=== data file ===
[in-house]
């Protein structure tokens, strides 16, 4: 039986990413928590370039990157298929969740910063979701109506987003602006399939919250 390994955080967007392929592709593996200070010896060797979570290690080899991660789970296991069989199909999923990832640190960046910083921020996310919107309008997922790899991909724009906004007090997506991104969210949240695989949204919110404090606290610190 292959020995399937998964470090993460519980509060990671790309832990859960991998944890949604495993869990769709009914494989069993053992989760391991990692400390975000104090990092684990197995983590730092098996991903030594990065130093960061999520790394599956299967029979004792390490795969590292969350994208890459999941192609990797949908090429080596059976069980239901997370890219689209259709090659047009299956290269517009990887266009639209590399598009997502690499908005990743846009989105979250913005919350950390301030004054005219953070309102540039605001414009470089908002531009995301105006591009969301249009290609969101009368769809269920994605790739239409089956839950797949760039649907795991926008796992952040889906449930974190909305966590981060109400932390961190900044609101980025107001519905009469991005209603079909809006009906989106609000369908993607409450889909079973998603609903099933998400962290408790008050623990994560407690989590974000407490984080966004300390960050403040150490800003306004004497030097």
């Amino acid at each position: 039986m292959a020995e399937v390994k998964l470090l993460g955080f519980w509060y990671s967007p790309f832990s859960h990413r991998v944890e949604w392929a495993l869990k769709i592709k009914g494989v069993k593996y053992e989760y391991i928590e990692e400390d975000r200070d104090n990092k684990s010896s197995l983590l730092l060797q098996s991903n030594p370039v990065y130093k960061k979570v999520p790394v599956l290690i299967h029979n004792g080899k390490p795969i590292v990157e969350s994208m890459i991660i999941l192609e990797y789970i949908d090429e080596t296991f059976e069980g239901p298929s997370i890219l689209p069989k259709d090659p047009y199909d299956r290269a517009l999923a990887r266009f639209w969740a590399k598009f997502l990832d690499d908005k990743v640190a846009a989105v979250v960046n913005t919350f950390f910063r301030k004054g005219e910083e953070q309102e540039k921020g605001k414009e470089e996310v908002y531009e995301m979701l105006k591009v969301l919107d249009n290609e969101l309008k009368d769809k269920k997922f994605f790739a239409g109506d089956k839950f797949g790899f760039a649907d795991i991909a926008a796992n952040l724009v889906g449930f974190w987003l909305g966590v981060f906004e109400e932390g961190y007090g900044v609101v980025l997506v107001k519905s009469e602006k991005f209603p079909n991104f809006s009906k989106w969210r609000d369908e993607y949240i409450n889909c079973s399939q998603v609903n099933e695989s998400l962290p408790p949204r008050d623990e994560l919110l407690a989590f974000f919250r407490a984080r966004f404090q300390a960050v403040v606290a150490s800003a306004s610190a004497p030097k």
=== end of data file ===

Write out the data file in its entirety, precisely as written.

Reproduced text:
[in-house]
């Protein structure tokens, strides 16, 4: 039986990413928590370039990157298929969740910063979701109506987003602006399939919250 390994955080967007392929592709593996200070010896060797979570290690080899991660789970296991069989199909999923990832640190960046910083921020996310919107309008997922790899991909724009906004007090997506991104969210949240695989949204919110404090606290610190 292959020995399937998964470090993460519980509060990671790309832990859960991998944890949604495993869990769709009914494989069993053992989760391991990692400390975000104090990092684990197995983590730092098996991903030594990065130093960061999520790394599956299967029979004792390490795969590292969350994208890459999941192609990797949908090429080596059976069980239901997370890219689209259709090659047009299956290269517009990887266009639209590399598009997502690499908005990743846009989105979250913005919350950390301030004054005219953070309102540039605001414009470089908002531009995301105006591009969301249009290609969101009368769809269920994605790739239409089956839950797949760039649907795991926008796992952040889906449930974190909305966590981060109400932390961190900044609101980025107001519905009469991005209603079909809006009906989106609000369908993607409450889909079973998603609903099933998400962290408790008050623990994560407690989590974000407490984080966004300390960050403040150490800003306004004497030097």
């Amino acid at each position: 039986m292959a020995e399937v390994k998964l470090l993460g955080f519980w509060y990671s967007p790309f832990s859960h990413r991998v944890e949604w392929a495993l869990k769709i592709k009914g494989v069993k593996y053992e989760y391991i928590e990692e400390d975000r200070d104090n990092k684990s010896s197995l983590l730092l060797q098996s991903n030594p370039v990065y130093k960061k979570v999520p790394v599956l290690i299967h029979n004792g080899k390490p795969i590292v990157e969350s994208m890459i991660i999941l192609e990797y789970i949908d090429e080596t296991f059976e069980g239901p298929s997370i890219l689209p069989k259709d090659p047009y199909d299956r290269a517009l999923a990887r266009f639209w969740a590399k598009f997502l990832d690499d908005k990743v640190a846009a989105v979250v960046n913005t919350f950390f910063r301030k004054g005219e910083e953070q309102e540039k921020g605001k414009e470089e996310v908002y531009e995301m979701l105006k591009v969301l919107d249009n290609e969101l309008k009368d769809k269920k997922f994605f790739a239409g109506d089956k839950f797949g790899f760039a649907d795991i991909a926008a796992n952040l724009v889906g449930f974190w987003l909305g966590v981060f906004e109400e932390g961190y007090g900044v609101v980025l997506v107001k519905s009469e602006k991005f209603p079909n991104f809006s009906k989106w969210r609000d369908e993607y949240i409450n889909c079973s399939q998603v609903n099933e695989s998400l962290p408790p949204r008050d623990e994560l919110l407690a989590f974000f919250r407490a984080r966004f404090q300390a960050v403040v606290a150490s800003a306004s610190a004497p030097k």